Updated: Nov 20
Many dog owners have questions about training, and with that comes questions regarding training tools!
From flat buckle collars, to harnesses, to prongs. Unfortunately, many dedicated dog owners are told that prong collars are dangerous. And while this could be true, I like to remind people that everything can be dangerous, if not used correctly!
A prong collar, also known as a pinch collar, is a training tool that is constructed out of metal and is designed to distribute an even amount of pressure around a dog's neck when there is tension/ pulling. It has limited tightening ability when pressure is applied. Unlike a choke chain, which has no limit and can quite literally choke a dog.
How is a prong collar used?
A prong collar simply links around a dog's neck in a similar fashion as a regular collar.
An all too common (and dangerous) mistake many dog owners make with prong collars:
A properly fit prong collar will be snug and tucked high up under the jaw line, behind the ears. This is a very sensitive area of the neck, so pressure can easily be felt. The collar can then not slide around.
It should NOT be loose, low on the neck, near the shoulder or be able to easily slip over the dog's head.
Prong collars were designed to disperse an even amount of pressure around the neck when pulled on, so any slack can be dangerous and create pressure points when tension is applied.
What about flat buckle collars?
Flat buckle collars (or any regular collars) create a single pressure point at the front of the neck, directly on the trachea.
FACT: I have seen far more damage via a flat buckle collar on a dog that pulls than I have ever seen from a prong collar.
Dogs can actually develop what's called a collapsed trachea from chronic leash pulling. It literally damages the cartilage in the neck and trachea. This can lead to coughing, breathing problems, and more.
Aren't Prong Collars Dangerous?
As I mentioned earlier:
Anything can be dangerous when used incorrectly. This is so very true for E-collars!
That's why I'm writing this post!
As I have mentioned above, damage can be done with the normal (and highly recommended) "safe" collars.
So how do we ensure a proper fit on a prong collar?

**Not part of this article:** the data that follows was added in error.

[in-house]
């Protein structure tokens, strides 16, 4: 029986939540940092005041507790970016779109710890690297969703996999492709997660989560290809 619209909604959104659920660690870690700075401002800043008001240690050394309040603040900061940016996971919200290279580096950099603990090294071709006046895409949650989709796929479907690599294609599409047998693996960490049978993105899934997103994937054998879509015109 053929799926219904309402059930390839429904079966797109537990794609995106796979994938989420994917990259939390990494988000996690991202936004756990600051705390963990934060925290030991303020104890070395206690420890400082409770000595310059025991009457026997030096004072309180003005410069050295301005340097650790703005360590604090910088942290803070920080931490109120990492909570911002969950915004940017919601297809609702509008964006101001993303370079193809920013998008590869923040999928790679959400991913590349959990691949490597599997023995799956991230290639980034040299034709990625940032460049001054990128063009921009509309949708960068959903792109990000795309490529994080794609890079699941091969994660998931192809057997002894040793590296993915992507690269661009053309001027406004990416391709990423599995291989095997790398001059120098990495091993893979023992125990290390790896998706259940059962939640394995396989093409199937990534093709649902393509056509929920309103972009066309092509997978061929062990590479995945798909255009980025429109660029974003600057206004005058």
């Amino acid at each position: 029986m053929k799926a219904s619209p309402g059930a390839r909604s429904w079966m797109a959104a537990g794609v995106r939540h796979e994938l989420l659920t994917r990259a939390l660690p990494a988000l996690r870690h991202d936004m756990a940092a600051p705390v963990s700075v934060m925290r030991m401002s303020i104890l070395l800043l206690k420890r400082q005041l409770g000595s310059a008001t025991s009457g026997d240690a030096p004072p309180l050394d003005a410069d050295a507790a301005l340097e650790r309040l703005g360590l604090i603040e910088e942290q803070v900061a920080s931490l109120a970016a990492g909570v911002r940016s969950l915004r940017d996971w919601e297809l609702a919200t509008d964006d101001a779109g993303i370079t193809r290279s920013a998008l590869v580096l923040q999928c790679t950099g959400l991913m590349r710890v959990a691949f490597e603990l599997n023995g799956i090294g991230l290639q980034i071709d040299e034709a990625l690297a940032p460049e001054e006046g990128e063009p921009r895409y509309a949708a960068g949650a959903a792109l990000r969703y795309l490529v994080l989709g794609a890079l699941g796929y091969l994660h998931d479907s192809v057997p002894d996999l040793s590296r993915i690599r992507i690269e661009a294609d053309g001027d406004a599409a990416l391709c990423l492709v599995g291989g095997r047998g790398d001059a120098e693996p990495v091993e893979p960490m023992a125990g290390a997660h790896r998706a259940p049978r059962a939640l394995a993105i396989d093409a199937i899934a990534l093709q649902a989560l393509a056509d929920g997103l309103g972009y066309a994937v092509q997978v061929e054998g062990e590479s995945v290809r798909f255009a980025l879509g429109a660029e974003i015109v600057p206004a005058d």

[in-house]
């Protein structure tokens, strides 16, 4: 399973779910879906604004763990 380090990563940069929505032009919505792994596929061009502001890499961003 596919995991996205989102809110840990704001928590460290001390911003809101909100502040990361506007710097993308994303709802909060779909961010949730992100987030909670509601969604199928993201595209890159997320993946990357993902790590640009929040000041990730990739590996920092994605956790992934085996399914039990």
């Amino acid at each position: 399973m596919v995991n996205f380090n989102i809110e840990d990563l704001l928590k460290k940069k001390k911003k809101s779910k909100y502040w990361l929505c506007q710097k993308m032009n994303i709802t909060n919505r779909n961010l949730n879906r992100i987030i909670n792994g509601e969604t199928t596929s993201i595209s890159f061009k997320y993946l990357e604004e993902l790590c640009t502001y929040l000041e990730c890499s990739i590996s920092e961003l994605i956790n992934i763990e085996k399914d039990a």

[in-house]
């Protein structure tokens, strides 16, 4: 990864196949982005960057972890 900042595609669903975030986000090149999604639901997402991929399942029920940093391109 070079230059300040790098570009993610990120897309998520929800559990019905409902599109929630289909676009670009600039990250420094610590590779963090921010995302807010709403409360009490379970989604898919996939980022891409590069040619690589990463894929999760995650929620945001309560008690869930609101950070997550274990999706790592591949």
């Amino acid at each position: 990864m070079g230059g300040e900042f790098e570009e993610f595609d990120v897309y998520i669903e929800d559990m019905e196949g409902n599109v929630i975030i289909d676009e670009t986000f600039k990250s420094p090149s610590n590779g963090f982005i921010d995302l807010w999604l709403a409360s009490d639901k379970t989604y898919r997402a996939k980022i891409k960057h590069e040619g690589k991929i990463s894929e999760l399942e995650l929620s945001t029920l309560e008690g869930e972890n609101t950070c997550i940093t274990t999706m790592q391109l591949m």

If the prong collar is too lose, it will create slack, and any correction given poses a potential for damage on the neck, and pain for the dog.
A tight fitting collar will need less force to give a correction, and properly disperse the pressure around the neck, therefore making it's overall use safer and more effective. As it was designed.
Think of it as a fishing line..
Depending on the exact brand of collar, you should have available the 'live ring' and the 'dead ring'...
Which one you use will depend on the dog and what your training techniques and goals are.
The less slack, the better. So you may opt to use the dead ring as shown on picture (top left). This will allow a more snug fit and any correction made goes right into the dog, not the slack in the line.
Just as you would want in a fishing line, a nice tight line so less force is needed.... therefore, making the collar safer and much more effective! The more force that is needed to tighten up the slack, the more dangerous the use of this collar will be.
When I'm holding the leash, I can give my wrist a small flick that sends the message down my line to create a quick pulse of pressure and my dog reads that immediately.
*Note: prong collars come too big for the dog 99% of the time. That's okay. Just remove the extra links and correctly fit it to your dog.
I removed 4 links from the collar shown in the above picture on this post.
How do I train my dog on a prong collar?
I won't go into any details on desensitization and training technique use with the prong collar right now.
This post is strictly to display the proper fitting of the collar for those interested in using one, or those who already use one but may not have it fitted correctly.
I must advise caution:
As many dogs will NOT like the pressure right off the bat.
Some may be over-reactive and even 'throw a fit' into an alligator roll.
Some dogs will pull backwards, yelp, scream and bite at the leash. This is not because they are in pain, but it's more of an uncomfortable fear response.
These dogs need to be properly trained with a qualified professional into using and accepting the collar and desensitized to the feeling of it, learn what is expected and how to make the pressure 'go away.'
Other dogs won't mind, and will respond very nicely to the pressure and actually look to the owner for guidance. This is what we want!
Regardless, any dog will need to learn what the pressure means, and how to respond to it.
I strongly advise this to be done with an experienced trainer.
Do you use a prong collar?!
It has been a game changer for us! I never walk my dog without one!
She get SO excited when I grab her prong collar, or her E-collar for a walk/ outing!
The fact that she jumps around, spins and barks when it's time to go for a walk on either of these, proves that they are a safe, and positive experience for her!
I personally love Titan brand prong collars, but many folks prefer Herm Springer (these can come loose, so have a backup leash attached).
As always, be sure to do your research and make a decision that you personally feel is best for your individual dog and lifestyle!
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